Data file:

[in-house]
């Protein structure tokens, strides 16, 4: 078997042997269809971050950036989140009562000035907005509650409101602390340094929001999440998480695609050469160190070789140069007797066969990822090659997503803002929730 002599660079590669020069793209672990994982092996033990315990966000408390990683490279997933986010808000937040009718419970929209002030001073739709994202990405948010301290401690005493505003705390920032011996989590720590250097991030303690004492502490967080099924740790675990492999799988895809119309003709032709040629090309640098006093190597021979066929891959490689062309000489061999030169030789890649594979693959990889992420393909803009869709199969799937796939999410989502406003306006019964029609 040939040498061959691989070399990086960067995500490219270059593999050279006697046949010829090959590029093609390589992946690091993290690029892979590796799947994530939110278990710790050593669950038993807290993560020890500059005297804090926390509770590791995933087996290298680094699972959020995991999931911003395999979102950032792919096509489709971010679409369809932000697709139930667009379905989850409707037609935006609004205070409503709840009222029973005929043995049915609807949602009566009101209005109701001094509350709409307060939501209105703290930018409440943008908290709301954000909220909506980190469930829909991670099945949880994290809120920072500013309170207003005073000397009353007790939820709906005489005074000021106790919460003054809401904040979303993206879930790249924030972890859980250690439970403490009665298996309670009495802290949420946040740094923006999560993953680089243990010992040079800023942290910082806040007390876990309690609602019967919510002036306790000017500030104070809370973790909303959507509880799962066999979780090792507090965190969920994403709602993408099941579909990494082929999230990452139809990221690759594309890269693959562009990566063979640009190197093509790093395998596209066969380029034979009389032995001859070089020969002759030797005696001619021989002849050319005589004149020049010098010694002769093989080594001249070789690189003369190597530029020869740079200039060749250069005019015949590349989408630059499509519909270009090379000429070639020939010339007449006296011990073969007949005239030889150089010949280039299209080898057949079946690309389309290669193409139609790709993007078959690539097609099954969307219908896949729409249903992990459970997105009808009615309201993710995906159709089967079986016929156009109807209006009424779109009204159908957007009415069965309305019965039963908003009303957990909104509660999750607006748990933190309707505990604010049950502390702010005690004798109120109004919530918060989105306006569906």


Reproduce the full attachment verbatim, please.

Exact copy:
[in-house]
């Protein structure tokens, strides 16, 4: 078997042997269809971050950036989140009562000035907005509650409101602390340094929001999440998480695609050469160190070789140069007797066969990822090659997503803002929730 002599660079590669020069793209672990994982092996033990315990966000408390990683490279997933986010808000937040009718419970929209002030001073739709994202990405948010301290401690005493505003705390920032011996989590720590250097991030303690004492502490967080099924740790675990492999799988895809119309003709032709040629090309640098006093190597021979066929891959490689062309000489061999030169030789890649594979693959990889992420393909803009869709199969799937796939999410989502406003306006019964029609 040939040498061959691989070399990086960067995500490219270059593999050279006697046949010829090959590029093609390589992946690091993290690029892979590796799947994530939110278990710790050593669950038993807290993560020890500059005297804090926390509770590791995933087996290298680094699972959020995991999931911003395999979102950032792919096509489709971010679409369809932000697709139930667009379905989850409707037609935006609004205070409503709840009222029973005929043995049915609807949602009566009101209005109701001094509350709409307060939501209105703290930018409440943008908290709301954000909220909506980190469930829909991670099945949880994290809120920072500013309170207003005073000397009353007790939820709906005489005074000021106790919460003054809401904040979303993206879930790249924030972890859980250690439970403490009665298996309670009495802290949420946040740094923006999560993953680089243990010992040079800023942290910082806040007390876990309690609602019967919510002036306790000017500030104070809370973790909303959507509880799962066999979780090792507090965190969920994403709602993408099941579909990494082929999230990452139809990221690759594309890269693959562009990566063979640009190197093509790093395998596209066969380029034979009389032995001859070089020969002759030797005696001619021989002849050319005589004149020049010098010694002769093989080594001249070789690189003369190597530029020869740079200039060749250069005019015949590349989408630059499509519909270009090379000429070639020939010339007449006296011990073969007949005239030889150089010949280039299209080898057949079946690309389309290669193409139609790709993007078959690539097609099954969307219908896949729409249903992990459970997105009808009615309201993710995906159709089967079986016929156009109807209006009424779109009204159908957007009415069965309305019965039963908003009303957990909104509660999750607006748990933190309707505990604010049950502390702010005690004798109120109004919530918060989105306006569906």